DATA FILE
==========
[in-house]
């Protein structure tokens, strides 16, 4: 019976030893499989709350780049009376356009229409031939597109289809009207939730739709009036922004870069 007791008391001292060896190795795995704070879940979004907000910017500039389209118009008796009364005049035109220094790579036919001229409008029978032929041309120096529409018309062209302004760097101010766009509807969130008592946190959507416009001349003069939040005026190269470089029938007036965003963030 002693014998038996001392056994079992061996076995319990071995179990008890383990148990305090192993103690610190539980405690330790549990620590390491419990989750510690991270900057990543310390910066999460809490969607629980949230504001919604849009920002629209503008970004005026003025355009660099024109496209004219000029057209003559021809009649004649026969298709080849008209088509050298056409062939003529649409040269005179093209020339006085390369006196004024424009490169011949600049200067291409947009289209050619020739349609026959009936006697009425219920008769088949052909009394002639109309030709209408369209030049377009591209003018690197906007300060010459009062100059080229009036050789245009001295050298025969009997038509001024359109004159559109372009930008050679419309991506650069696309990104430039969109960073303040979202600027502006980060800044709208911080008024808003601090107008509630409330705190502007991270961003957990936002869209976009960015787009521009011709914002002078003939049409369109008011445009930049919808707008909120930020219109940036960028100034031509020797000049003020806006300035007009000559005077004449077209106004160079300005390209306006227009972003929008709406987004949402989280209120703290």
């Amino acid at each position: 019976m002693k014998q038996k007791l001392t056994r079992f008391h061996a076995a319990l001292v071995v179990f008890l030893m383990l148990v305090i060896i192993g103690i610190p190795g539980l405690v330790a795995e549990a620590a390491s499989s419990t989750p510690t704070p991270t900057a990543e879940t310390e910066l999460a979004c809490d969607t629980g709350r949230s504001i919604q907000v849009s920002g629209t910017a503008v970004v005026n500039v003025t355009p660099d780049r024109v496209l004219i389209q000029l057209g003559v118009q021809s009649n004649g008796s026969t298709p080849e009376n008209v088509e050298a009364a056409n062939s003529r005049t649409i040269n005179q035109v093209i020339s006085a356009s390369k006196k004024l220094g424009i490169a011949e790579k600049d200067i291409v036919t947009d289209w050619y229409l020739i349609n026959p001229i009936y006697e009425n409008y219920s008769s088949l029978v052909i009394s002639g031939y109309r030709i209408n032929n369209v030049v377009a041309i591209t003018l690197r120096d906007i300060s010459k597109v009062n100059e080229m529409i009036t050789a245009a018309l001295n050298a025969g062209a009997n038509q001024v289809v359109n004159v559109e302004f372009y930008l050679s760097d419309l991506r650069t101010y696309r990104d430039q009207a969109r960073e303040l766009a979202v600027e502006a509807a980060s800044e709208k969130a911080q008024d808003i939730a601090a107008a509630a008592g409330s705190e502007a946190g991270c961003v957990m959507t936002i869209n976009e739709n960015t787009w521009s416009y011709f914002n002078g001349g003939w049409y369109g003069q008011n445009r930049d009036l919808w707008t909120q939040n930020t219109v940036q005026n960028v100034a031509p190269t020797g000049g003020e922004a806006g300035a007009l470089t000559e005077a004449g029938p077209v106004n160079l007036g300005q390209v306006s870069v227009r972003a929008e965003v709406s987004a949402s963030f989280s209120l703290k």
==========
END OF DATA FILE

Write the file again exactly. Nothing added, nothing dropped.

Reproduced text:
[in-house]
């Protein structure tokens, strides 16, 4: 019976030893499989709350780049009376356009229409031939597109289809009207939730739709009036922004870069 007791008391001292060896190795795995704070879940979004907000910017500039389209118009008796009364005049035109220094790579036919001229409008029978032929041309120096529409018309062209302004760097101010766009509807969130008592946190959507416009001349003069939040005026190269470089029938007036965003963030 002693014998038996001392056994079992061996076995319990071995179990008890383990148990305090192993103690610190539980405690330790549990620590390491419990989750510690991270900057990543310390910066999460809490969607629980949230504001919604849009920002629209503008970004005026003025355009660099024109496209004219000029057209003559021809009649004649026969298709080849008209088509050298056409062939003529649409040269005179093209020339006085390369006196004024424009490169011949600049200067291409947009289209050619020739349609026959009936006697009425219920008769088949052909009394002639109309030709209408369209030049377009591209003018690197906007300060010459009062100059080229009036050789245009001295050298025969009997038509001024359109004159559109372009930008050679419309991506650069696309990104430039969109960073303040979202600027502006980060800044709208911080008024808003601090107008509630409330705190502007991270961003957990936002869209976009960015787009521009011709914002002078003939049409369109008011445009930049919808707008909120930020219109940036960028100034031509020797000049003020806006300035007009000559005077004449077209106004160079300005390209306006227009972003929008709406987004949402989280209120703290």
């Amino acid at each position: 019976m002693k014998q038996k007791l001392t056994r079992f008391h061996a076995a319990l001292v071995v179990f008890l030893m383990l148990v305090i060896i192993g103690i610190p190795g539980l405690v330790a795995e549990a620590a390491s499989s419990t989750p510690t704070p991270t900057a990543e879940t310390e910066l999460a979004c809490d969607t629980g709350r949230s504001i919604q907000v849009s920002g629209t910017a503008v970004v005026n500039v003025t355009p660099d780049r024109v496209l004219i389209q000029l057209g003559v118009q021809s009649n004649g008796s026969t298709p080849e009376n008209v088509e050298a009364a056409n062939s003529r005049t649409i040269n005179q035109v093209i020339s006085a356009s390369k006196k004024l220094g424009i490169a011949e790579k600049d200067i291409v036919t947009d289209w050619y229409l020739i349609n026959p001229i009936y006697e009425n409008y219920s008769s088949l029978v052909i009394s002639g031939y109309r030709i209408n032929n369209v030049v377009a041309i591209t003018l690197r120096d906007i300060s010459k597109v009062n100059e080229m529409i009036t050789a245009a018309l001295n050298a025969g062209a009997n038509q001024v289809v359109n004159v559109e302004f372009y930008l050679s760097d419309l991506r650069t101010y696309r990104d430039q009207a969109r960073e303040l766009a979202v600027e502006a509807a980060s800044e709208k969130a911080q008024d808003i939730a601090a107008a509630a008592g409330s705190e502007a946190g991270c961003v957990m959507t936002i869209n976009e739709n960015t787009w521009s416009y011709f914002n002078g001349g003939w049409y369109g003069q008011n445009r930049d009036l919808w707008t909120q939040n930020t219109v940036q005026n960028v100034a031509p190269t020797g000049g003020e922004a806006g300035a007009l470089t000559e005077a004449g029938p077209v106004n160079l007036g300005q390209v306006s870069v227009r972003a929008e965003v709406s987004a949402s963030f989280s209120l703290k």